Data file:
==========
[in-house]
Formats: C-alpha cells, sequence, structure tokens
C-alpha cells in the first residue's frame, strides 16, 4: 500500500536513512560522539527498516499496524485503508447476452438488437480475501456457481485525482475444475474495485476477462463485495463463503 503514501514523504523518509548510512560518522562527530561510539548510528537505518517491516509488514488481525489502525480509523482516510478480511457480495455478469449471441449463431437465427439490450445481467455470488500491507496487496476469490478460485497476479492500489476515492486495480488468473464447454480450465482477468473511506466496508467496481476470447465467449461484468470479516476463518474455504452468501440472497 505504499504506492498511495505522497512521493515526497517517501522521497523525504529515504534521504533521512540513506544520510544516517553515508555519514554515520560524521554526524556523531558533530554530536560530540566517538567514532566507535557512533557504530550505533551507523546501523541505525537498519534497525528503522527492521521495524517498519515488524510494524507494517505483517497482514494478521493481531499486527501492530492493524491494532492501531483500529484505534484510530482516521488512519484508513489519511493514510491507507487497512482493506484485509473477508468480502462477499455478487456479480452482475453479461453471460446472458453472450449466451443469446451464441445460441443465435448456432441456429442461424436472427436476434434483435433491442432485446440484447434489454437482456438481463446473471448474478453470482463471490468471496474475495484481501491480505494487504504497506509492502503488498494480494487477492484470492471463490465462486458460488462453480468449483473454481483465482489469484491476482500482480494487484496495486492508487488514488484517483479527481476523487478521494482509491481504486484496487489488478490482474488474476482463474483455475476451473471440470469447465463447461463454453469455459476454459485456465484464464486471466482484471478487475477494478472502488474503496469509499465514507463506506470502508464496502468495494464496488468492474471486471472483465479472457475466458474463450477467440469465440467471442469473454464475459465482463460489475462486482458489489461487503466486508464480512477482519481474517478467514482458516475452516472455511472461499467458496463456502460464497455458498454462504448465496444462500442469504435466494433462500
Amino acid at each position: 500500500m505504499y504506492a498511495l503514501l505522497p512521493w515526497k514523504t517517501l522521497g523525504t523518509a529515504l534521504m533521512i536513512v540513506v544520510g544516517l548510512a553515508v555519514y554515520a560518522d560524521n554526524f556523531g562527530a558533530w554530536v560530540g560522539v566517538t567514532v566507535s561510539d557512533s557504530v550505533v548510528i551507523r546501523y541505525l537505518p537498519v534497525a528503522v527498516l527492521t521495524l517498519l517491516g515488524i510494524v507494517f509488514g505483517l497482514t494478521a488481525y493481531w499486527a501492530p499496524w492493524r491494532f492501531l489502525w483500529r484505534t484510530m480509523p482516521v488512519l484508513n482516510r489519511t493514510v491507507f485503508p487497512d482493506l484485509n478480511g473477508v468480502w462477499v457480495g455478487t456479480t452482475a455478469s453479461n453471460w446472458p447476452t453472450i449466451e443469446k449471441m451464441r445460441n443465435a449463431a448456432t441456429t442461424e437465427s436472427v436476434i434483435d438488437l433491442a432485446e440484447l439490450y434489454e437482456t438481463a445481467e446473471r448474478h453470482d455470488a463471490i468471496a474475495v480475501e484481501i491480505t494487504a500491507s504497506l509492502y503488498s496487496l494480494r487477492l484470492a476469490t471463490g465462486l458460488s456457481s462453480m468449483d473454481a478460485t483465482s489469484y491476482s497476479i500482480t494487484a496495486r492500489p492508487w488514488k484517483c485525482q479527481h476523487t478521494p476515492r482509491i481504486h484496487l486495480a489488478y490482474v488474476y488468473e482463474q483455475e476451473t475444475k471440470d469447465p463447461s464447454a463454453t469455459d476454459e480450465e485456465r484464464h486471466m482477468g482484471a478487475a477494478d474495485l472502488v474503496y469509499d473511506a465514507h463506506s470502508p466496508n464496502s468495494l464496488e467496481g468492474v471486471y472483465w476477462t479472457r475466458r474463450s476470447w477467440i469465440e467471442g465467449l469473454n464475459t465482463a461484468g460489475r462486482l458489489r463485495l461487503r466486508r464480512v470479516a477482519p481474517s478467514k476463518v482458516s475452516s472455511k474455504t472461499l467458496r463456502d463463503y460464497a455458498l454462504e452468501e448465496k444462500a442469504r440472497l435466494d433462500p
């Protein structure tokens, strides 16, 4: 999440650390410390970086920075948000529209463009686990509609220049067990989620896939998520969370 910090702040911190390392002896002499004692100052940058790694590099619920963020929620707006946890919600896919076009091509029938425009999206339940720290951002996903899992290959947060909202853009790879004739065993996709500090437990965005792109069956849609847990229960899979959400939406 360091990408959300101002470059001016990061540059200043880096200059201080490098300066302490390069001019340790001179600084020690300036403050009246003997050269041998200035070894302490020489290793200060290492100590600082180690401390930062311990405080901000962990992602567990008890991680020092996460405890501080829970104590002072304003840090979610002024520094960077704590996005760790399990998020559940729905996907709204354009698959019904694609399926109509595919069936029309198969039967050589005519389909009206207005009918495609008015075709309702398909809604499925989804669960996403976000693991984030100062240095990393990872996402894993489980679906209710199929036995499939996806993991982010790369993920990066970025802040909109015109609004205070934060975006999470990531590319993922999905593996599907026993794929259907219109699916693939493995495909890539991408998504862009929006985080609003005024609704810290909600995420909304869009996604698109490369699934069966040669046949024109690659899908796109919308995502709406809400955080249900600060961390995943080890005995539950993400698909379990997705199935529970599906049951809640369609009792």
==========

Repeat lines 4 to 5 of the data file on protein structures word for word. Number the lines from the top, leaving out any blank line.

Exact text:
Amino acid at each position: 500500500m505504499y504506492a498511495l503514501l505522497p512521493w515526497k514523504t517517501l522521497g523525504t523518509a529515504l534521504m533521512i536513512v540513506v544520510g544516517l548510512a553515508v555519514y554515520a560518522d560524521n554526524f556523531g562527530a558533530w554530536v560530540g560522539v566517538t567514532v566507535s561510539d557512533s557504530v550505533v548510528i551507523r546501523y541505525l537505518p537498519v534497525a528503522v527498516l527492521t521495524l517498519l517491516g515488524i510494524v507494517f509488514g505483517l497482514t494478521a488481525y493481531w499486527a501492530p499496524w492493524r491494532f492501531l489502525w483500529r484505534t484510530m480509523p482516521v488512519l484508513n482516510r489519511t493514510v491507507f485503508p487497512d482493506l484485509n478480511g473477508v468480502w462477499v457480495g455478487t456479480t452482475a455478469s453479461n453471460w446472458p447476452t453472450i449466451e443469446k449471441m451464441r445460441n443465435a449463431a448456432t441456429t442461424e437465427s436472427v436476434i434483435d438488437l433491442a432485446e440484447l439490450y434489454e437482456t438481463a445481467e446473471r448474478h453470482d455470488a463471490i468471496a474475495v480475501e484481501i491480505t494487504a500491507s504497506l509492502y503488498s496487496l494480494r487477492l484470492a476469490t471463490g465462486l458460488s456457481s462453480m468449483d473454481a478460485t483465482s489469484y491476482s497476479i500482480t494487484a496495486r492500489p492508487w488514488k484517483c485525482q479527481h476523487t478521494p476515492r482509491i481504486h484496487l486495480a489488478y490482474v488474476y488468473e482463474q483455475e476451473t475444475k471440470d469447465p463447461s464447454a463454453t469455459d476454459e480450465e485456465r484464464h486471466m482477468g482484471a478487475a477494478d474495485l472502488v474503496y469509499d473511506a465514507h463506506s470502508p466496508n464496502s468495494l464496488e467496481g468492474v471486471y472483465w476477462t479472457r475466458r474463450s476470447w477467440i469465440e467471442g465467449l469473454n464475459t465482463a461484468g460489475r462486482l458489489r463485495l461487503r466486508r464480512v470479516a477482519p481474517s478467514k476463518v482458516s475452516s472455511k474455504t472461499l467458496r463456502d463463503y460464497a455458498l454462504e452468501e448465496k444462500a442469504r440472497l435466494d433462500p
């Protein structure tokens, strides 16, 4: 999440650390410390970086920075948000529209463009686990509609220049067990989620896939998520969370 910090702040911190390392002896002499004692100052940058790694590099619920963020929620707006946890919600896919076009091509029938425009999206339940720290951002996903899992290959947060909202853009790879004739065993996709500090437990965005792109069956849609847990229960899979959400939406 360091990408959300101002470059001016990061540059200043880096200059201080490098300066302490390069001019340790001179600084020690300036403050009246003997050269041998200035070894302490020489290793200060290492100590600082180690401390930062311990405080901000962990992602567990008890991680020092996460405890501080829970104590002072304003840090979610002024520094960077704590996005760790399990998020559940729905996907709204354009698959019904694609399926109509595919069936029309198969039967050589005519389909009206207005009918495609008015075709309702398909809604499925989804669960996403976000693991984030100062240095990393990872996402894993489980679906209710199929036995499939996806993991982010790369993920990066970025802040909109015109609004205070934060975006999470990531590319993922999905593996599907026993794929259907219109699916693939493995495909890539991408998504862009929006985080609003005024609704810290909600995420909304869009996604698109490369699934069966040669046949024109690659899908796109919308995502709406809400955080249900600060961390995943080890005995539950993400698909379990997705199935529970599906049951809640369609009792």